Jessica Philimon – New Skies Ahead

By Winy Marango + Gina Dehinavanua

care-in-vanuatu

Left to Right: Andriana Tari, Jessica Philimon, Rachel Lume and CARE Vanuatu’s Country Director Megan Chisholm, during the Pacific Girl Regional Meeting in Suva, Fiji © Yoshiko/ RMI

PROGRAM OVERVIEW

CARE International’s Young Women’s Leadership Program is working with a diverse group of young women in Port Vila and Tafea Province to build their leadership skills to become advocates for gender equality and ending violence against women and girls. Partnered with experienced women leaders as mentors, these girls have embarked on a 12 month journey to pursue their leadership goals.

Never ending possibilities

Filling in the Young Women’s Leadership Program application form was a gamble for 16-year-old Jessica Philimon. “I thought, ‘It’s just another form’,” remembers Jessica. “I didn’t want to get my hopes up about it so when the CARE team called me to attend the first workshop I was shocked, but super happy I was successful.”

Originally from Tanna, Jessica enjoys city life in the heart of Port Vila living with her parents, two brothers and elder sister. “My dad has done all sorts of jobs from construction to now being a debt collector,” says Jessica. Although times have sometimes been tough for her family, they have been able to stay in the same house her whole life.

However, those tough times have meant Jessica had to leave school in 2017 after only completing Year 8. Now she spends most of her time at home helping her mother with the household chores. Reflecting on her school days, Jessica remembers being quiet and shy. “At school, I was bit shy but I always made friends easily,” says Jessica.

Though she had to cut her education short, Jessica has continued to look for opportunities to learn and grow. In 2016, she took a school holiday job for two weeks as an enumerator at the Vanuatu Electoral Office in Port Vila, and there made connections with a colleague who kept in touch. At the end of 2017, that former colleague encouraged her to apply for the Young Women’s Leaderhsip program.

The program has helped Jessica to refine her leadership goals and have a clearer idea of where she wants to go. She is also inspired to encourage other young women too. “I want to become a nurse or to work with children in my community to build their leadership skills and tell them about their value, responsibilities and rights,” says Jessica. ”I feel so much more confident now to talk with my peers, especially the girls, and encourage them to dream big and put their goals into action.”.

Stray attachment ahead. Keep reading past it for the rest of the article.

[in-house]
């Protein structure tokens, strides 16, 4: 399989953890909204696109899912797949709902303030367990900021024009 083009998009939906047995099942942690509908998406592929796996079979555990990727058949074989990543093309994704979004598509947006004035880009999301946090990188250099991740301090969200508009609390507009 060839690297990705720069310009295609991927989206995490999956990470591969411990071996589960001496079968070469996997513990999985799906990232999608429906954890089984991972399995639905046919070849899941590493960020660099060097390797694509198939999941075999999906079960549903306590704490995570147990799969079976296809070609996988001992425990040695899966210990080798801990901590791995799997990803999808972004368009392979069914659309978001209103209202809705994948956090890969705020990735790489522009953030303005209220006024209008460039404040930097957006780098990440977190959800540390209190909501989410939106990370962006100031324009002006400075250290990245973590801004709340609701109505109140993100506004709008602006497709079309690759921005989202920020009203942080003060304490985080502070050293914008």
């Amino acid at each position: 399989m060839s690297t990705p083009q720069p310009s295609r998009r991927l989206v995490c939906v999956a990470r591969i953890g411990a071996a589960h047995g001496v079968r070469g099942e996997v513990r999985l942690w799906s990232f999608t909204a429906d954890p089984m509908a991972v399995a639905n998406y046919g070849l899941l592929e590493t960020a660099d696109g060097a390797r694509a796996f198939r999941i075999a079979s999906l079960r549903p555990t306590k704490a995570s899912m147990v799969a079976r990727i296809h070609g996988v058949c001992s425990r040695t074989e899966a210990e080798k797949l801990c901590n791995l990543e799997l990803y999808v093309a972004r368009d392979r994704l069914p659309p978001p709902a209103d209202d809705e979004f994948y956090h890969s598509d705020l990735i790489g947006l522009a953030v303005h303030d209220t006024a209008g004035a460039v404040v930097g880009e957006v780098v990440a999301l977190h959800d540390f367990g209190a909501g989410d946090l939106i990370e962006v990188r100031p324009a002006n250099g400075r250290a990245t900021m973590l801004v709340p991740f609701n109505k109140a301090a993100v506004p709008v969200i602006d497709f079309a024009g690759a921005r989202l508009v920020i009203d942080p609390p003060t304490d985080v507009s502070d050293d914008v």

In May 2018, Jessica and four other young women involved in CARE Vanuatu’s programs were given the opportunity to travel to Fiji for a regional meeting to develop a plan for funding inititiaves in the Pacific to support the empowerment of adolescent girls. This group of inspiring girls was selected based on their confidence and ability to represent the voice of Ni-Vanuatu girls and speak up about issues affecting adolescent girls in Vanuatu. Accompanied by two CARE staff on their first overseas trip, the five girls had the opportunity to meet other young girls in the Pacific and to share challenges and hopes that girls in the Pacific share.

“It was my first time to ever travel abroad and I know the outcome of the meeting will help meet the needs of adolescent girls like myself and other young girls in my community,” Jessica says. “I was able to give presentations at the Regional Meeting because of the workshop on facilitation skills that I attended earlier this year with the Young Women’s Leadership Program.”

Thinking back to how shy she was at school, Jessica could never have imagined that she would be giving a presentation at such an important regional meeting. But learning to step up and grab hold of new opportunities has taken her a long way. “If there’s ever a chance for me to reach out to young girls who have had to leave school, I would encourage them to take part in this program as it gave me new hope for a better, brighter future for tomorrow,” says Jessica.

Now, Jessica is confident that there are exciting opportunities on the horizon. “After attending the Young Women’s Leadership Program held by CARE Vanuatu, I feel that now I have a bright future ahead of me and set goals in mind,” Jessica smiles.


Follow CARE INTERNATIONAL on Facebook

Leave a reply

Your email address will not be published.

Follow Sista

Port Vila
23°
Partly Cloudy
WedThuFri
27/21°C
27/21°C
26/21°C

NEWS

  • Screenings are the best prevention for Cervical cancer